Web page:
Monthly Archives: May 2014

For me, there are two big issues which dwarf all other issues: climate change and inequality, national and international.

This latest podcast from the London School of Economics
is an extraordinarily lucid and compelling presentation of the most extreme questions of the second of these two issues. It is a reminder of why inequality is the big question. As philosopher Thomas Pogge reminds us in his introductory remarks, we are the first generation capable of eliminating all extreme poverty. We have the wealth and we have the technical capabilities. What we don’t have is the political institutions. That’s an enormous moral imperative for us.

The really big numbers are just crushing: about half of all human beings live in extreme poverty. All of them are at strongly elevated risk of all kinds of malaise and in general have very bad quality of life. That’s 3.6 billion people living painful and short lives.

And extreme poverty could be ended, paid for, if the top quintile of world population did not receive their gains in inequality for a few years. Not making less money, just not making even more money than the rest.

Edit: sorry, first speaker T Hulme, not Pogge.


The rage of men who feel powerless has always been a part of the pathology of mass murderers. But there’s something particularly nasty about the open hatred of women in last night’s shootings in Isla Vista, California.

One of my best friends in lived briefly in Isla Vista, so I came to see him there in the late 90s. I remember it as a kind of laid-back, middle-class student town. An extended campus. Very like student neighbourhoods I knew in Europe. To imagine this level of carnage in such a familiar little place is strange. I called my friend this morning. He told me this is the third mass murder in the area within a ten minute walk in a little over ten years. A postal worker shot six of her co-workers dead just up the street in 2006 and a mentally ill person drove a car into a crowd of students in 2001.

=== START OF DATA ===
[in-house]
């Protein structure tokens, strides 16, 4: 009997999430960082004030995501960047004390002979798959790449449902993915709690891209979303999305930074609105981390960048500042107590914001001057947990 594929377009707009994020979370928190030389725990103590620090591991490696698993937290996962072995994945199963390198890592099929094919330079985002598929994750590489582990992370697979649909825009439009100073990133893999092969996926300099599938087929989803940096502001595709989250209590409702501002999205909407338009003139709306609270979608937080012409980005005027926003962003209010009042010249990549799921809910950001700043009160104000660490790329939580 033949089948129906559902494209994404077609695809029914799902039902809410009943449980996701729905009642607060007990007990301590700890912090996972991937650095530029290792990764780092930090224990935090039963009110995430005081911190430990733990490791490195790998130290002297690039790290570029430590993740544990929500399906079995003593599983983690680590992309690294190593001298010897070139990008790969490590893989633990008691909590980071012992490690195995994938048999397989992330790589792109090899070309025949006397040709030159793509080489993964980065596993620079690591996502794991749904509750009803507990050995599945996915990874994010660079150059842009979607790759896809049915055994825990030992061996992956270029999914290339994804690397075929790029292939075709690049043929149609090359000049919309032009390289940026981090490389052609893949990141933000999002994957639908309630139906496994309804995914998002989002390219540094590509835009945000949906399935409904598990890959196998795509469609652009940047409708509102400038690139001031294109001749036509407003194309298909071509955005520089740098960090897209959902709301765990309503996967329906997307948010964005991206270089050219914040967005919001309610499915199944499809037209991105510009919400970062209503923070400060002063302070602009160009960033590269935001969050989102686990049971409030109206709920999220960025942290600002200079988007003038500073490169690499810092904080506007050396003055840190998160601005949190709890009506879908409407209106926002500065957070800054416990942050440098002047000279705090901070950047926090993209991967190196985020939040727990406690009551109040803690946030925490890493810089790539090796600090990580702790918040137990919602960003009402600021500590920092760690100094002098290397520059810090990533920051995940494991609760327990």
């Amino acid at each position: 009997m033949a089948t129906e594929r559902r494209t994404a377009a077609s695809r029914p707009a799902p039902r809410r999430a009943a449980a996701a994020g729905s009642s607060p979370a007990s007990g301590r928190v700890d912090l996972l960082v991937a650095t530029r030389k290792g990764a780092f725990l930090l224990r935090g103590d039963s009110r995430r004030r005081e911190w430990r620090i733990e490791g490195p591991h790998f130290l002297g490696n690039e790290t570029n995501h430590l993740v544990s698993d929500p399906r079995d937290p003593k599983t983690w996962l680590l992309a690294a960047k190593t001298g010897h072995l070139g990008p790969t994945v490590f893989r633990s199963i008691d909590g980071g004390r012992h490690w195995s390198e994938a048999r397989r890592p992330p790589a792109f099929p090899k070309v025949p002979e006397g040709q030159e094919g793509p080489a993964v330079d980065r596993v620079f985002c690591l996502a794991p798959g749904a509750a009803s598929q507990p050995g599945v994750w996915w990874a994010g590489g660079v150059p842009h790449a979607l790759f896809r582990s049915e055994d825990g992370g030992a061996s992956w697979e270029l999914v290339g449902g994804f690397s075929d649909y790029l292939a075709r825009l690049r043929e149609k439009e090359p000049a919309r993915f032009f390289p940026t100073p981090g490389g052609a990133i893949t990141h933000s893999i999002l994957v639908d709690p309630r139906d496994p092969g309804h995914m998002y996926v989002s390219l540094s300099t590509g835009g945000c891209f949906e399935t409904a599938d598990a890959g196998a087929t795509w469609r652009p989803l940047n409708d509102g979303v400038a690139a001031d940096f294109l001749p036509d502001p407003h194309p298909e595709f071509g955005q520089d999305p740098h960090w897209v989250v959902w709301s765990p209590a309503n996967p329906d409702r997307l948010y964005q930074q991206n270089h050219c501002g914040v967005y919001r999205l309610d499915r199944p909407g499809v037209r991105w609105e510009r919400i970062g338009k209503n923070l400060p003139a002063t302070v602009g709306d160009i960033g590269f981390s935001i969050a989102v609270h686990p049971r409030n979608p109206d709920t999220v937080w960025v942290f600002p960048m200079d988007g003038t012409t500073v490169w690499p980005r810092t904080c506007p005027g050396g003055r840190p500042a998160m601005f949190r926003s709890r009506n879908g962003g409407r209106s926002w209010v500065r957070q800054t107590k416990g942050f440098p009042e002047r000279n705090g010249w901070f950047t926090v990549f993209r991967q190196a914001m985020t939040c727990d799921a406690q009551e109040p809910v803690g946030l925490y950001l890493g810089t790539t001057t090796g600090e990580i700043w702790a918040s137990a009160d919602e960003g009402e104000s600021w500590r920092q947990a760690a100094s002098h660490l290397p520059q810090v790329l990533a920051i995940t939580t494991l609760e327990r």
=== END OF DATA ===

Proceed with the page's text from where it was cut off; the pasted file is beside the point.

This is not normal. Mass murder is not something you should have to live with and deal with. It’s an insanely rare event, a once-in-a-lifetime thing. Not something that happens on the block every few years.

So, the first thing we should notice is that this is not an individual thing. This shooting is an indication of a systemic problem: a culture of violence, and a malaise of readily available guns. Neither fully acknowledged or dealt with by the society around the killer. The seven dead people are dead in part because their government failed to do its job, failed to stand up for them and protect them.

So there is definitely something specifically American about this particular mass murder. And that problem, that bleeding wound in the American body politic, needs to be dressed and healed by American politics doing its job.

But there is also a more general evil here.

The killer was a agent of an ideologized hatred of women. In the same that racists hate black people and Muslims, this man hated women. And while some of his pathology may have been mental illness, this is the time to take that ideology out and examine it.

We need to start thinking of the ideological hatred of women as a thing similar to racism: a general underlying hatred (misogyny, hatred of women) which becomes politicised, ideologised, radicalised. In chat rooms and blogs and social media echo chambers this way of thinking becomes codified and organised. Arguments are developed. Support structures erected. This kind of ideologised hatred finds room to grow and develop.